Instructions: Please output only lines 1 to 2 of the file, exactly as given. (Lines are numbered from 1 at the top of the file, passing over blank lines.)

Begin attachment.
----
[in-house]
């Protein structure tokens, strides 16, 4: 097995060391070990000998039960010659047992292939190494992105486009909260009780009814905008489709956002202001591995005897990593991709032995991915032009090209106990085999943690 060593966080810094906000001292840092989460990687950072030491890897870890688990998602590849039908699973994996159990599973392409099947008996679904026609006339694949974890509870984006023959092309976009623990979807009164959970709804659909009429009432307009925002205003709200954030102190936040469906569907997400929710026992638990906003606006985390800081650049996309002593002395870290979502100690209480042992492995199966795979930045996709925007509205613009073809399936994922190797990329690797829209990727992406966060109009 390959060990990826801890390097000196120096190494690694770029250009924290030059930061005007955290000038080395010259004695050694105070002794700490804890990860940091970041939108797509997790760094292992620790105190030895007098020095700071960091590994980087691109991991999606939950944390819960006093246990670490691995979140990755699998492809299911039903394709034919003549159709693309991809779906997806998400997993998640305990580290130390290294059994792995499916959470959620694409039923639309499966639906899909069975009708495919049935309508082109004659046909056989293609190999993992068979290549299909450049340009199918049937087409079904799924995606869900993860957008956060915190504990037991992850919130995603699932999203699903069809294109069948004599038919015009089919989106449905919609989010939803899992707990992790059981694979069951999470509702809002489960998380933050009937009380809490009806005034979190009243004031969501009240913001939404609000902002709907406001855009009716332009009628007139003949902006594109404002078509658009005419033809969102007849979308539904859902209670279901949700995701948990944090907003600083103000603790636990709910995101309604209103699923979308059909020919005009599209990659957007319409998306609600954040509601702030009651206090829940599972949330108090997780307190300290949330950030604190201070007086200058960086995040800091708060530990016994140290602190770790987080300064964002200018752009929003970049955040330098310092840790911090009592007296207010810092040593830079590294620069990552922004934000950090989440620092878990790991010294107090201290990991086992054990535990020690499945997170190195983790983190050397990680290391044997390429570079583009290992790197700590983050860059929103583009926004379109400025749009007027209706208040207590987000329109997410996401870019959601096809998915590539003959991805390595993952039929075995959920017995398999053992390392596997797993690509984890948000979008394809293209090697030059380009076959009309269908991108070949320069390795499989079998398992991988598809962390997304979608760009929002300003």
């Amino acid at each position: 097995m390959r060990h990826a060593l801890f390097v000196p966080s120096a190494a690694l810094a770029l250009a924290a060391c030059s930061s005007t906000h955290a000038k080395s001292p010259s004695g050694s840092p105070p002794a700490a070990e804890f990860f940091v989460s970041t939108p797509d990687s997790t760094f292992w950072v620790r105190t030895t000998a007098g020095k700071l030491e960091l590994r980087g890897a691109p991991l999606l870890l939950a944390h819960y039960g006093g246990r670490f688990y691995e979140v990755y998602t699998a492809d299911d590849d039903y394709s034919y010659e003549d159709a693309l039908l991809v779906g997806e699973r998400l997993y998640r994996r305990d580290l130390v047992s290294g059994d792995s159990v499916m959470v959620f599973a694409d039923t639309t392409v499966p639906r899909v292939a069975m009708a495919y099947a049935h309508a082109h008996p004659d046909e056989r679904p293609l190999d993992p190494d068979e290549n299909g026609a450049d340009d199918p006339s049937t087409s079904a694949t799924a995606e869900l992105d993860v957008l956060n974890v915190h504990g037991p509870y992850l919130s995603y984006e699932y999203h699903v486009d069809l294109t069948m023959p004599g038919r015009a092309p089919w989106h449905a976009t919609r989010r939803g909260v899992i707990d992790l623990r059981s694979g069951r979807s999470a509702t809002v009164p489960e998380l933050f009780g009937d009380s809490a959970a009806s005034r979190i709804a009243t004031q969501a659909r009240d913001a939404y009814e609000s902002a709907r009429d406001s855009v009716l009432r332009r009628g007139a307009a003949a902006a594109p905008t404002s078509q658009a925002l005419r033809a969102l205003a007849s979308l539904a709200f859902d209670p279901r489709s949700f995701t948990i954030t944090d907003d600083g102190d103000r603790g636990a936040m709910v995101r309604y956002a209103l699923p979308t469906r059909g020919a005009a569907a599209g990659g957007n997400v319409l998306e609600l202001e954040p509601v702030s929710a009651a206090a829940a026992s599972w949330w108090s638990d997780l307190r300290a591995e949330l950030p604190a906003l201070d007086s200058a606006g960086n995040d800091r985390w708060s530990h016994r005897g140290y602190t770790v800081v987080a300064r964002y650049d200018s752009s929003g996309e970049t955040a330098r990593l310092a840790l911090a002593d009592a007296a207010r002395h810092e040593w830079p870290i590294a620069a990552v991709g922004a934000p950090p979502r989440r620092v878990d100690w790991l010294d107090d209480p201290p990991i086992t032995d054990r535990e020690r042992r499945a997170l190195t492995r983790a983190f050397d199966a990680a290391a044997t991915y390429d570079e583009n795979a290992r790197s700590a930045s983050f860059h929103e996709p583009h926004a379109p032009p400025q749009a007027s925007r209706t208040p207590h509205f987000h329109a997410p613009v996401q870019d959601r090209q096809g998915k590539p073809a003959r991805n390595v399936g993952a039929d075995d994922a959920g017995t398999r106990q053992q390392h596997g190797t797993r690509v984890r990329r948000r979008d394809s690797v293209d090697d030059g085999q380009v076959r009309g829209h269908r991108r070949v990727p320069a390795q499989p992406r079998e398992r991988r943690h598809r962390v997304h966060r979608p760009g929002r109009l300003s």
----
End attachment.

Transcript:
[in-house]
């Protein structure tokens, strides 16, 4: 097995060391070990000998039960010659047992292939190494992105486009909260009780009814905008489709956002202001591995005897990593991709032995991915032009090209106990085999943690 060593966080810094906000001292840092989460990687950072030491890897870890688990998602590849039908699973994996159990599973392409099947008996679904026609006339694949974890509870984006023959092309976009623990979807009164959970709804659909009429009432307009925002205003709200954030102190936040469906569907997400929710026992638990906003606006985390800081650049996309002593002395870290979502100690209480042992492995199966795979930045996709925007509205613009073809399936994922190797990329690797829209990727992406966060109009 390959060990990826801890390097000196120096190494690694770029250009924290030059930061005007955290000038080395010259004695050694105070002794700490804890990860940091970041939108797509997790760094292992620790105190030895007098020095700071960091590994980087691109991991999606939950944390819960006093246990670490691995979140990755699998492809299911039903394709034919003549159709693309991809779906997806998400997993998640305990580290130390290294059994792995499916959470959620694409039923639309499966639906899909069975009708495919049935309508082109004659046909056989293609190999993992068979290549299909450049340009199918049937087409079904799924995606869900993860957008956060915190504990037991992850919130995603699932999203699903069809294109069948004599038919015009089919989106449905919609989010939803899992707990992790059981694979069951999470509702809002489960998380933050009937009380809490009806005034979190009243004031969501009240913001939404609000902002709907406001855009009716332009009628007139003949902006594109404002078509658009005419033809969102007849979308539904859902209670279901949700995701948990944090907003600083103000603790636990709910995101309604209103699923979308059909020919005009599209990659957007319409998306609600954040509601702030009651206090829940599972949330108090997780307190300290949330950030604190201070007086200058960086995040800091708060530990016994140290602190770790987080300064964002200018752009929003970049955040330098310092840790911090009592007296207010810092040593830079590294620069990552922004934000950090989440620092878990790991010294107090201290990991086992054990535990020690499945997170190195983790983190050397990680290391044997390429570079583009290992790197700590983050860059929103583009926004379109400025749009007027209706208040207590987000329109997410996401870019959601096809998915590539003959991805390595993952039929075995959920017995398999053992390392596997797993690509984890948000979008394809293209090697030059380009076959009309269908991108070949320069390795499989079998398992991988598809962390997304979608760009929002300003």